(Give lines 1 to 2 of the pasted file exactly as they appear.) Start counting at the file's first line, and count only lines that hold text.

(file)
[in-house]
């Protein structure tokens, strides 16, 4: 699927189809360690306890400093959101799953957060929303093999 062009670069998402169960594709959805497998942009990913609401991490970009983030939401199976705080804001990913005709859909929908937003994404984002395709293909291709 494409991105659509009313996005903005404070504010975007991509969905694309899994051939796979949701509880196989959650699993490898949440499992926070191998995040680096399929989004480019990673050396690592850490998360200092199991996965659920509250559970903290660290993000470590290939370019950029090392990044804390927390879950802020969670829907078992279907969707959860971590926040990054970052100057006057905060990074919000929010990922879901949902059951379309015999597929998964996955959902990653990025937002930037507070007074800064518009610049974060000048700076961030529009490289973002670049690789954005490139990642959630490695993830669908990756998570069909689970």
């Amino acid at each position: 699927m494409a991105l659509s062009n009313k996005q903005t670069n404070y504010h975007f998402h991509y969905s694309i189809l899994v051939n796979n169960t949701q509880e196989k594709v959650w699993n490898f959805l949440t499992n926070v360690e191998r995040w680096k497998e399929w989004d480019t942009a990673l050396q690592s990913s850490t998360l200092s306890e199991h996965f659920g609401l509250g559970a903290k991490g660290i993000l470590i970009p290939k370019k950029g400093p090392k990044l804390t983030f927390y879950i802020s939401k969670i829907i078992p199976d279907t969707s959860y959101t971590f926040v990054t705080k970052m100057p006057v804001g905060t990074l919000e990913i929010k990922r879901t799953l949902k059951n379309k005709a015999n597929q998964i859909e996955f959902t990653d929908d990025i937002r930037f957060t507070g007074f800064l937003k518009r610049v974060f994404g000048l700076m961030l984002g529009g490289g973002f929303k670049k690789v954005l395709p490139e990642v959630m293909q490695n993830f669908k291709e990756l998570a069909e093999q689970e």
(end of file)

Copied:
[in-house]
């Protein structure tokens, strides 16, 4: 699927189809360690306890400093959101799953957060929303093999 062009670069998402169960594709959805497998942009990913609401991490970009983030939401199976705080804001990913005709859909929908937003994404984002395709293909291709 494409991105659509009313996005903005404070504010975007991509969905694309899994051939796979949701509880196989959650699993490898949440499992926070191998995040680096399929989004480019990673050396690592850490998360200092199991996965659920509250559970903290660290993000470590290939370019950029090392990044804390927390879950802020969670829907078992279907969707959860971590926040990054970052100057006057905060990074919000929010990922879901949902059951379309015999597929998964996955959902990653990025937002930037507070007074800064518009610049974060000048700076961030529009490289973002670049690789954005490139990642959630490695993830669908990756998570069909689970």